The family of one of the six Red Caps murdered by a mob in Iraq is suing the Ministry of Defence for negligence.
Corporal Simon Miller, of Washington, and Corporal Paul Long, of South Shields, were part of a team of six military policeman slaughtered at a police station by an Iraqi mob.
The case, the first of its kind, is being brought by the relatives of one of their team, Corporal Russell Aston.
The claim could cost the MoD more than £250,000.
It follows a landmark judgement by the Supreme Court last month which ruled that soldiers at war in foreign lands are covered by human rights laws and owed a duty of care.
The new claim on behalf of Cpl Aston's family alleges that commanders failed to take reasonable measures to keep the military policeman safe when he and five others went into a hostile town near Basra in June 2003 and were attacked by hundreds of violent locals who brutally murdered them all.
The details of the claim allege military chiefs were negligent because they failed to supply sufficient ammunition to enable the Red Caps to defend themselves when they arrived at the police station in Majar al Kabir and were confronted by the mob.
It also claims commanders failed to supply roadworthy vehicles and failed to supply effective communications to the Royal Military Police.
The five men who died alongside Cpl Aston were Lance Corporal Thomas Keys, Sergeant Simon Hamilton-Jewell, Corporal Simon Miller, of Washington, Lance Corporal Ben Hyde and Corporal Paul Long, of South Shields.
An inquest into their deaths in 2006 recorded a verdict of unlawful killing and heard evidence the soldiers had too little ammunition, old radios and no satellite phone when they were ambushed.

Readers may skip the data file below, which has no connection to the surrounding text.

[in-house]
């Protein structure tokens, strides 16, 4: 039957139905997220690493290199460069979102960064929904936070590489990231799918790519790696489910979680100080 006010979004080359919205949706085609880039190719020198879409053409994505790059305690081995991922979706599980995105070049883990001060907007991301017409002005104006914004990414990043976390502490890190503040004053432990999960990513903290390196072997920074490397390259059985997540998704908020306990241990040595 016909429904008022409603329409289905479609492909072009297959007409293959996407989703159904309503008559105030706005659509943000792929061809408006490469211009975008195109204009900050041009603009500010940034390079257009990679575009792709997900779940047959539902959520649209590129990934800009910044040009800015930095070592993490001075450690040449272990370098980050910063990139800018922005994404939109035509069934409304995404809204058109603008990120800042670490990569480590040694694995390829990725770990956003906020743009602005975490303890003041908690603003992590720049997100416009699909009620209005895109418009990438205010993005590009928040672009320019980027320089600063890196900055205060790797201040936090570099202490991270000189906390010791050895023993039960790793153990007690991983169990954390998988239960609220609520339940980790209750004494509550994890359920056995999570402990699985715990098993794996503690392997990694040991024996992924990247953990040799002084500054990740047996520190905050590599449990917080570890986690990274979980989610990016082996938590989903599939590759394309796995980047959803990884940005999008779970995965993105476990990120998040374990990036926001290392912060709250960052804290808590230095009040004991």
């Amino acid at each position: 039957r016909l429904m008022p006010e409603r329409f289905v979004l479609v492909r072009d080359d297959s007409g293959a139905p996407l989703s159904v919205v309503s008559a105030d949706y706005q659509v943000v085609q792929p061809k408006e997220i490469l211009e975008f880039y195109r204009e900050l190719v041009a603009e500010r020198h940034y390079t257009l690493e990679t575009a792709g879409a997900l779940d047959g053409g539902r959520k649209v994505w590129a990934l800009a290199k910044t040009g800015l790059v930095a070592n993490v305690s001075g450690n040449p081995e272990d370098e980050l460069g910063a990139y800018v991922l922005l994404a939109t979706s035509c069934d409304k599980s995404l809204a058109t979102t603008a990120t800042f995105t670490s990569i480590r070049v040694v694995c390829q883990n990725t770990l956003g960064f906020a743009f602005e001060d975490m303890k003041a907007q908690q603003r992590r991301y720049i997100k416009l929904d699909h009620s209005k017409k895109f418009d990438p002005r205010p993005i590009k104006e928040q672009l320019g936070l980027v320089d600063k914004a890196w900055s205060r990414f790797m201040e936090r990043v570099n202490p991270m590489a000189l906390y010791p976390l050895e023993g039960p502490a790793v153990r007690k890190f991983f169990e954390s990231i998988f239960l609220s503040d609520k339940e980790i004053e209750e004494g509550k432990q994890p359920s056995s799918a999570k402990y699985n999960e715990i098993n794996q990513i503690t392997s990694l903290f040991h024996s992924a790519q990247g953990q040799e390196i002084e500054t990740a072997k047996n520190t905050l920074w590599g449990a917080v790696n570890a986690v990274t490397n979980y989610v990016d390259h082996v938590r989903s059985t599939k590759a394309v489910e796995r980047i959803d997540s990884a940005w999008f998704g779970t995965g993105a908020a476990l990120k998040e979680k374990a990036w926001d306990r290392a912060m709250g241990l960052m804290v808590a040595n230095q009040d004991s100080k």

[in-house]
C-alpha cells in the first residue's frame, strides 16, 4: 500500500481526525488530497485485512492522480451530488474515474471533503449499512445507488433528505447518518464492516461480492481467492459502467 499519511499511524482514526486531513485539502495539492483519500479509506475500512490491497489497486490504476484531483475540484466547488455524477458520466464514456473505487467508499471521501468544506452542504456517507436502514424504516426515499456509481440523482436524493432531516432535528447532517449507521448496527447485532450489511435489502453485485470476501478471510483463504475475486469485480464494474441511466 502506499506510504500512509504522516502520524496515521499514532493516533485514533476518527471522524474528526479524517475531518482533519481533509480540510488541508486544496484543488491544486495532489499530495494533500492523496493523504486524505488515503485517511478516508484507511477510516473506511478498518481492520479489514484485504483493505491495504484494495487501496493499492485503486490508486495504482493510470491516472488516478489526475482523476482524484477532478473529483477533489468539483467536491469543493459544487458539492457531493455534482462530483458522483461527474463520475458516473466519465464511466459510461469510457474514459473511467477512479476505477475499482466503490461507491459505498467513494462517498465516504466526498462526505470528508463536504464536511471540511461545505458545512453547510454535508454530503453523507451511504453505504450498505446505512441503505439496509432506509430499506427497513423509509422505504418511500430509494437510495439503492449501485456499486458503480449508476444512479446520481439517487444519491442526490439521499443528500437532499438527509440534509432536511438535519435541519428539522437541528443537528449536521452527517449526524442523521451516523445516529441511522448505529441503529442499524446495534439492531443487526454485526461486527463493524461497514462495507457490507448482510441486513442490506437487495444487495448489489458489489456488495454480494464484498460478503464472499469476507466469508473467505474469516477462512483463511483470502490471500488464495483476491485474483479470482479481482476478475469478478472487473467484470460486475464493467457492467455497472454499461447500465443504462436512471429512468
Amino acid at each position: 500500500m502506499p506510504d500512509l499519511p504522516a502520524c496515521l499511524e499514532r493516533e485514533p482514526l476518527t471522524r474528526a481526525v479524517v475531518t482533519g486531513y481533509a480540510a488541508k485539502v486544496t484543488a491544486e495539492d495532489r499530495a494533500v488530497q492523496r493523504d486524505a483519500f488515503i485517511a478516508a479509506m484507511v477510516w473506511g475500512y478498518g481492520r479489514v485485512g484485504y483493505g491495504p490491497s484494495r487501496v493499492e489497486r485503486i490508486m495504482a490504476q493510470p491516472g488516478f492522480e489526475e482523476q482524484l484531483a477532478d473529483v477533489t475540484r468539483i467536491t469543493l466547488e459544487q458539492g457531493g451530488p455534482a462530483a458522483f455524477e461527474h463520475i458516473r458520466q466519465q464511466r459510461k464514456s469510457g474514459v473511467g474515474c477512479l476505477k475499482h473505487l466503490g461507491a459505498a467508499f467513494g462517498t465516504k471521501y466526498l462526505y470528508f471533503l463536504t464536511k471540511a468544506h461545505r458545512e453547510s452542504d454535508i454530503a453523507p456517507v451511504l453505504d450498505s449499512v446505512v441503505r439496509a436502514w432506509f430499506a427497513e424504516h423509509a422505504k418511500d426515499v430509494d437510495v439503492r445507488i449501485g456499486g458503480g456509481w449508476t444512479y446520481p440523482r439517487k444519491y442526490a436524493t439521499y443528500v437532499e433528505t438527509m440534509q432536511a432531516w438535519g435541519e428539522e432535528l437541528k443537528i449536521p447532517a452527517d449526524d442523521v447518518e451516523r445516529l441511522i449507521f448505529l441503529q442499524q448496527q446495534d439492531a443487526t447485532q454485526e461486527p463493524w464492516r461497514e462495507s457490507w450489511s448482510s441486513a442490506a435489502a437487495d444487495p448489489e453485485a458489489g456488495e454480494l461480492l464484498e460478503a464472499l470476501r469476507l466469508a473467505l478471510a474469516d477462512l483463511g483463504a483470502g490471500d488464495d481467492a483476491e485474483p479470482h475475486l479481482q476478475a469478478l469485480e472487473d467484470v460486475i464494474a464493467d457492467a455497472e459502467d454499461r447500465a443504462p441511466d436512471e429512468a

John Miller, whose son Simon was killed in the attack, said he too will sue the Ministry of Defence.
"Simon's patrol should have had a satellite phone and 150 rounds of ammunition; they were denied both, they couldn't call for help, they couldn't initiate a firefight because they didn't have enough ammunition against a mob of 500 firing RPGs and AK-47s.
"Can anyone imagine that situation and be totally useless under it? All we want is an admission of guilt from the MoD. I'm so angry and very, very hurt.
"It could be classed as a blunt sword, but all I've wanted is to get these people into court and for the MoD to accept the failings that were identified by the board of enquiry.
"Nothing else would give me greater satisfaction, and I know nothing will bring my amazing son back, but if we could get that justice and admission of guilt, my wife and I could turn the chapter and pick up the threads of the life we once had."
Despite arresting eight Iraqis in connection with the killings in 2010, no one has been convicted of the murders and repeated requests for a public inquiry have been turned down.
The new claim is seeking damages on behalf of Cpl Aston's family - he had a young daughter when he was killed.
It is understood to have been lodged on Tuesday night.
If the Aston family claim is successful it could pave the way for many more similar actions from other soldiers, or their families, who have been killed or injured in battle and feel more should have been done to keep them safe.
An MoD spokesman said: "Our thoughts remain with the families of those who lost their lives in this incident. However, it would be inappropriate to comment on any forthcoming legal proceedings."